not secrecy, is the dominant objective of [FOIA].”
Dep't of the Air Force v. Rose, 425 U.S. 352,
361 (1976). “Consistent with this purpose, agencies may
withhold only those documents or portions thereof that fall
under one of nine delineated statutory exemptions.”
Elliot v. USDA, 596 F.3d 842, 845 (D.C. Cir. 2010)
(citing 5 U.S.C. § 552(b)). “[T]he exemptions are
‘explicitly exclusive.'” U.S. Dep't
of Justice v. Tax Analysts, 492 U.S. 136, 151 (1989)
(quoting FAA Adm'r v. Robertson, 422 U.S. 255,
the agency's burden to show that withheld material falls
within one of these exemptions. See 5 U.S.C. §
552(a)(4)(B); Elliott, 596 F.3d at 845. “The
[C]ourt . . . ‘impose[s] a substantial burden on an
agency seeking to avoid disclosure' through the FOIA
exemptions.” Morley v. CIA, 508 F.3d 1108,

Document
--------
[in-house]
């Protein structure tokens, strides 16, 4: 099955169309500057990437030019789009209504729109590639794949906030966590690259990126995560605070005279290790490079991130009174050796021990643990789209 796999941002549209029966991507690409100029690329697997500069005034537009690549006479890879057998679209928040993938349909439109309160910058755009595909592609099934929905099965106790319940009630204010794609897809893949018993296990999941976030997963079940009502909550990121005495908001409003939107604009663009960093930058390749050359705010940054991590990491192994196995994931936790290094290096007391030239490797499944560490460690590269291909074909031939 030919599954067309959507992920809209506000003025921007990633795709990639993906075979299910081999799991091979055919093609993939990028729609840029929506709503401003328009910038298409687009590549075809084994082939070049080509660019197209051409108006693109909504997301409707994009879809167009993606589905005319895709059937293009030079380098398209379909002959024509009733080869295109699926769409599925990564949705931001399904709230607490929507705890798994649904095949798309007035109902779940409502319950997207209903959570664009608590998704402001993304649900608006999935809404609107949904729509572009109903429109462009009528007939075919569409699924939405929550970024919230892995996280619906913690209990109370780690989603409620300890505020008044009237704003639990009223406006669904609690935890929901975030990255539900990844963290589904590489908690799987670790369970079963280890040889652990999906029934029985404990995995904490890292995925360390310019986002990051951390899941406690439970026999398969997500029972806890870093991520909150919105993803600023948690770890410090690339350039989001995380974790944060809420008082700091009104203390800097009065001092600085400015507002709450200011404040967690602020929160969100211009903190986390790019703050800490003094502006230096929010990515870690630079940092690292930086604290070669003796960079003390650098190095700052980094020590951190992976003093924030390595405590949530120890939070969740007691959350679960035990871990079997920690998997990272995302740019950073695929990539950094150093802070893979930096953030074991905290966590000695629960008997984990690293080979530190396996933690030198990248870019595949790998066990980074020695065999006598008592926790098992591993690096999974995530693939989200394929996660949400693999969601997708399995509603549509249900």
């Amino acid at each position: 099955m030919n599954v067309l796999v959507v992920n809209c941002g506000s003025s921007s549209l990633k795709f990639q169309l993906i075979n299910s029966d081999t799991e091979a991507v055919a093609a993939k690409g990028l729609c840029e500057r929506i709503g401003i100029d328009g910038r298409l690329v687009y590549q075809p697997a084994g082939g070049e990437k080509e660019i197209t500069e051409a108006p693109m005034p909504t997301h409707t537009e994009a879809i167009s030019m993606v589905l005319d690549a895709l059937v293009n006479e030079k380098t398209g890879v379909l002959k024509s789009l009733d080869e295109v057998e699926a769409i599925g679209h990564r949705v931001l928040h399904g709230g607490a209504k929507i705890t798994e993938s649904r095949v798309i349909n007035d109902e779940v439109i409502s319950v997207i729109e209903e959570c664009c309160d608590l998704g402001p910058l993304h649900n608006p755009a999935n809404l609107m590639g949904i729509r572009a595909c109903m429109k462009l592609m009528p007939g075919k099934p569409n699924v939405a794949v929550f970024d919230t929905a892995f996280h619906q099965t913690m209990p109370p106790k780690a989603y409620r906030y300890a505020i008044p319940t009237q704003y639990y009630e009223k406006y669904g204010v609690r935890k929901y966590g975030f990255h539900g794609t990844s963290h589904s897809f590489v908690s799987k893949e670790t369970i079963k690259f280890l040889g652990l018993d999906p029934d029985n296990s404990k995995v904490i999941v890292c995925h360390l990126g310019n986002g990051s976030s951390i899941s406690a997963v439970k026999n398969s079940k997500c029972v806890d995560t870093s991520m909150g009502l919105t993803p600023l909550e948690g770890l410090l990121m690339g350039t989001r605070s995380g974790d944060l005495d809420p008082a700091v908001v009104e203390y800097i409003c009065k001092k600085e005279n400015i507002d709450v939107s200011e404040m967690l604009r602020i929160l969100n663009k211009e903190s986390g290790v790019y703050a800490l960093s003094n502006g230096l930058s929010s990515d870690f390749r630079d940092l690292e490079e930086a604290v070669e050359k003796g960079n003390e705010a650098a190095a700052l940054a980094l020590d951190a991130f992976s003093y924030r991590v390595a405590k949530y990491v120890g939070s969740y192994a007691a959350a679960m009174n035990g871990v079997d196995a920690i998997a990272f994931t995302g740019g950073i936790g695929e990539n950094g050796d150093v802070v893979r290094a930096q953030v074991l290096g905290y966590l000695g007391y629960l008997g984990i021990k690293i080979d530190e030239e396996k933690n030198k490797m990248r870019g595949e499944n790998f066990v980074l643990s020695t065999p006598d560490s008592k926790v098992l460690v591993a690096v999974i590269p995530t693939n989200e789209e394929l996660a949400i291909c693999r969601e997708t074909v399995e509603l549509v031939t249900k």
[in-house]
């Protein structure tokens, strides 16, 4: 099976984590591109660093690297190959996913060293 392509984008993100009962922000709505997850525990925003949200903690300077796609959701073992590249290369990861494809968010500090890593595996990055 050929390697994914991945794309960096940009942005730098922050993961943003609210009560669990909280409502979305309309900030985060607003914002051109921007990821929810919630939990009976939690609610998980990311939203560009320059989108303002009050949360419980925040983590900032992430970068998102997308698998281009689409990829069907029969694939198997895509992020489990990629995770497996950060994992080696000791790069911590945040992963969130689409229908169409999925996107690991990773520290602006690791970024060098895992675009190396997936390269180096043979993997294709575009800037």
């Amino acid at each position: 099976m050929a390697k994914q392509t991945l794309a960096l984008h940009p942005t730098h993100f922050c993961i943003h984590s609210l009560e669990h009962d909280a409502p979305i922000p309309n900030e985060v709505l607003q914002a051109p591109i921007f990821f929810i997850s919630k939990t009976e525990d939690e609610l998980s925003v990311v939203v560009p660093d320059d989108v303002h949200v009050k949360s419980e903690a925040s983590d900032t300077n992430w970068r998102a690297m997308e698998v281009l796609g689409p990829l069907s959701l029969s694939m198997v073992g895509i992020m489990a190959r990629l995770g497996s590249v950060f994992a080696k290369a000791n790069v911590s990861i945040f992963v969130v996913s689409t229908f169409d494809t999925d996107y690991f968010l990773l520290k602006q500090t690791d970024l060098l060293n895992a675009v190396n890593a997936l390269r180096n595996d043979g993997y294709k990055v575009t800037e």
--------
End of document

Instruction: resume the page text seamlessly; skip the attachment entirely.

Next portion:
1114 (D.C. Cir. 2007) (quoting Vaughn v. Rosen, 484
F.2d 820, 828 (D.C. Cir. 1973)) (alteration in original).
Accordingly, disclosure exemptions are “narrowly
construed, ” and “‘conclusory and
generalized allegations of exemptions' are
unacceptable.” See Morley, 508 F.3d at 1114-15
(quoting Founding Church of Scientology of Wash., D. C.,
Inc. v. Nat'l Sec. Agency, 610 F.2d 824, 830 (D.C.
Cir. 1979)). However, courts generally respect the factual
reasoning of agencies, and “[u]ltimately an
agency's justification for invoking a FOIA exemption is
sufficient if it appears ‘logical' or
‘plausible.'” Wolf v. CIA, 473 F.3d
370, 374-75 (D.C. Cir. 2007) (quoting Gardels v.
CIA, 689 F.2d 1100, 1105 (D.C. Cir. 1982)). Thus,
“a reviewing court should ‘respect the expertise
of an agency' and not ‘overstep the proper limits
of the judicial role in FOIA review.'” Pinson
v. U.S. Dep't of Justice, 160 F.Supp.3d 285, 293
(D.D.C. 2016) (quoting Hayden v. Nat'l Sec.
Agency/Cent. Sec. Serv., 608 F.2d 1381, 1388 (D.C. Cir.
cases typically and appropriately are decided on motions for